Passport of an USSR soldier stationed in GDR

Between 350,000 and 500,000 Soviet soldiers were stationed in the GDR – more than anywhere else outside the borders of the USSR. The duration of military service was initially three, later two years. During this time, the soldiers hardly ever left their barracks. Military drills and violence marked their everyday life.

It is surprising to find a passport of a Red Army soldier who was stationed in East Germany (GDR) during the Cold War from 1977-to 1980. As mentioned above, up to 500.000 Soviet soldiers were stationed in the center of Germany and Europe for 40 years. And still, to find such a critical travel document of the Soviet occupation of (East) Germany is pretty rare. The reason seems obvious. They needed the travel document to return home. Passport USSR soldier GDR

The everyday life of Soviet soldiers in the GDR Passport USSR soldier GDR

Up to 120 men in one team room, hardly any free time, miserable supplies – and once a week showering day: The life of the Soviet soldiers stationed in the GDR was complicated and full of deprivation. The recruits who had to do their military service in the GDR often came from the non-European republics of the Soviet Union – they were supposed to feel completely alien to their stationing places. For weeks they were brought to the GDR, often in cattle cars. Usually, it was only here that they learned which city they were to serve in. But everyday life was the same everywhere anyway: A strictly organized daily routine and an essential ban on contact with the outside world, and vacations and going out was a rarity.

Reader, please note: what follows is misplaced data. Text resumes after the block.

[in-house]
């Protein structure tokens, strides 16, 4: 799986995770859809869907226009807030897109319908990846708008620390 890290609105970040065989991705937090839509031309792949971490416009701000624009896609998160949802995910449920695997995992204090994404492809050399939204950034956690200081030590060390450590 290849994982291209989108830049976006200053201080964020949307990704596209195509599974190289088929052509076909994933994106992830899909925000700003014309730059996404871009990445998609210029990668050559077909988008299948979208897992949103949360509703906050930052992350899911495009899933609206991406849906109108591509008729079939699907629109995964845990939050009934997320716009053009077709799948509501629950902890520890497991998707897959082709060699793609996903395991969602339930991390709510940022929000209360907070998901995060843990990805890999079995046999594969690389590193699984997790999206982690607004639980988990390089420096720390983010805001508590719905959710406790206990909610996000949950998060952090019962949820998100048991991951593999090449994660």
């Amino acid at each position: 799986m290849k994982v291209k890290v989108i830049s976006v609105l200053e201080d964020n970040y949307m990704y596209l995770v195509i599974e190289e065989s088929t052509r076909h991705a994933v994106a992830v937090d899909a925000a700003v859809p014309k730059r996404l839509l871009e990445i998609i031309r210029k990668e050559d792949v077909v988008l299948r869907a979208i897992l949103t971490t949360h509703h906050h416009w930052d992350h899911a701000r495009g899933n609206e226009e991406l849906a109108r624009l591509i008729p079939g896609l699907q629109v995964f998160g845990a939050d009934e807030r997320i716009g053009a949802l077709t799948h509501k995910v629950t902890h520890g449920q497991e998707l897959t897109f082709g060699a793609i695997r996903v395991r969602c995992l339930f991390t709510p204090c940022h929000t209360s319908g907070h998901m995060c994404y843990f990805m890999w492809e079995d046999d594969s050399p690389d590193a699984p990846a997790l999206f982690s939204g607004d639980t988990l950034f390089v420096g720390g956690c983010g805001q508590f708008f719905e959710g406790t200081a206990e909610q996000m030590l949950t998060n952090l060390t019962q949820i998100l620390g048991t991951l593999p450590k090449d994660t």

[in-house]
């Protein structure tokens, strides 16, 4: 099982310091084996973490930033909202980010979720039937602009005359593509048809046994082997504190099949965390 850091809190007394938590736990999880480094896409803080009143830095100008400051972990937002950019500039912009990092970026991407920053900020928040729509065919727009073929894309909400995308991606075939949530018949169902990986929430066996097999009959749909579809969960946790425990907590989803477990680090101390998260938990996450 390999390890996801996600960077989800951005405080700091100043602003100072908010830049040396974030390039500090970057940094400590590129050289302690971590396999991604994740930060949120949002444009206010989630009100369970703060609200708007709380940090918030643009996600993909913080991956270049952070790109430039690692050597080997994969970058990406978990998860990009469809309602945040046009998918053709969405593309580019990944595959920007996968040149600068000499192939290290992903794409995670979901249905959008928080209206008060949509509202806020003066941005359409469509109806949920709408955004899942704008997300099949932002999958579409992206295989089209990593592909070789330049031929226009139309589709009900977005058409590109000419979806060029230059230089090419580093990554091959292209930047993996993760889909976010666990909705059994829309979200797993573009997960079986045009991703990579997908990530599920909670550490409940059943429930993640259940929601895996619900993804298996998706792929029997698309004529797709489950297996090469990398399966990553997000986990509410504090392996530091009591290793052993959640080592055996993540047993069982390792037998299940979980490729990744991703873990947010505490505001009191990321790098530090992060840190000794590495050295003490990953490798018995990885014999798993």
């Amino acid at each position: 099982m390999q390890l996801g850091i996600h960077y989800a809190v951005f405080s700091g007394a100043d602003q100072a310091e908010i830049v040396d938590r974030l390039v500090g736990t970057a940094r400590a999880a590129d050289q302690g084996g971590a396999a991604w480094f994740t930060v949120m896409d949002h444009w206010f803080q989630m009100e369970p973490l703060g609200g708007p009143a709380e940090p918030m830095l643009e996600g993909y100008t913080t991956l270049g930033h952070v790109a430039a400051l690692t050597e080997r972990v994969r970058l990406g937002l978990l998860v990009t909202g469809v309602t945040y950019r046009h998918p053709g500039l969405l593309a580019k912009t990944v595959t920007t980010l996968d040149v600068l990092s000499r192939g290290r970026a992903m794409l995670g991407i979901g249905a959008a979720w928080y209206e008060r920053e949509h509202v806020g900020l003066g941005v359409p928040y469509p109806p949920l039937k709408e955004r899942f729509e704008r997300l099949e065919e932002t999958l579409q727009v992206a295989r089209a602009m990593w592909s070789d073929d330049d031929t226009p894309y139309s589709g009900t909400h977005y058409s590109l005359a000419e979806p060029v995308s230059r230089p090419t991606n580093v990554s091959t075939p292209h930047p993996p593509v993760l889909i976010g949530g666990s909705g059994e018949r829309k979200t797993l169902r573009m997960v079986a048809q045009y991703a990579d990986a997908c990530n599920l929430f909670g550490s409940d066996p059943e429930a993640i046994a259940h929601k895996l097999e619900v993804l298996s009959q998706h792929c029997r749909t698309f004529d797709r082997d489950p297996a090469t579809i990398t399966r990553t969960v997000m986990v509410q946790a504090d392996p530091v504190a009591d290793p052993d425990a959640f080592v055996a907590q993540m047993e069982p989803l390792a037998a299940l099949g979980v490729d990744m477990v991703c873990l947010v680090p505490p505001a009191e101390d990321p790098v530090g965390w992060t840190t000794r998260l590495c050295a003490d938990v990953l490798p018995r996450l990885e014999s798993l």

In an interview with the historian Thomas Ammer in the early 1990s, a former officer said: “Officially, every unit has a duty roster displayed, but in reality, it only exists on paper. In particular, there is no fixed end of duty, nor is there a guaranteed free weekend. Free time – in practice, this often means participation in certain services in the unit. This means being present in the unit. […] A term like that of a day off was considered downright indecent.” Passport USSR soldier GDR

On average, a simple soldier received a monthly payment of about one ruble per day (about three GDR marks) and up to 25 GDR marks. Of the maximum of around 100 GDR Marks, things like cigarettes and chocolate had to be paid for and essential items such as food and washing utensils – because the supply in the barracks was meager. After their escape at the beginning of 1987, two deserters told West German television: “The food of the ordinary soldiers is miserable in every respect. I would not even give something like this to my dogs: Porridge, just porridge – morning, noon, evening, always porridge.”

The health care of the soldiers was similarly poor. A deserter told at the time that in army hospitals, “one is not cured, but only prevented from dying. For example, in the summer of 1986, I had an appendectomy. It was cut out without any anesthetic.

But the poor supply was only one of the soldiers’ burdens. Especially under the harassment of the higher ranks, many young men suffered visibly; not a few broke or risked dangerous escape attempts. The “Dedovshchina,” the “rule of the grandfathers,” stood for the systematic suppression of recruits by the higher ranks. It was characterized by brutality and coercion, even rape and murder. According to estimates by the parliamentary group Die Grünen/Alternative List in 1990, up to 4,000 Soviet soldiers per year had died in the GDR – through accidents, excesses of violence, and suicides. Passport USSR soldier GDR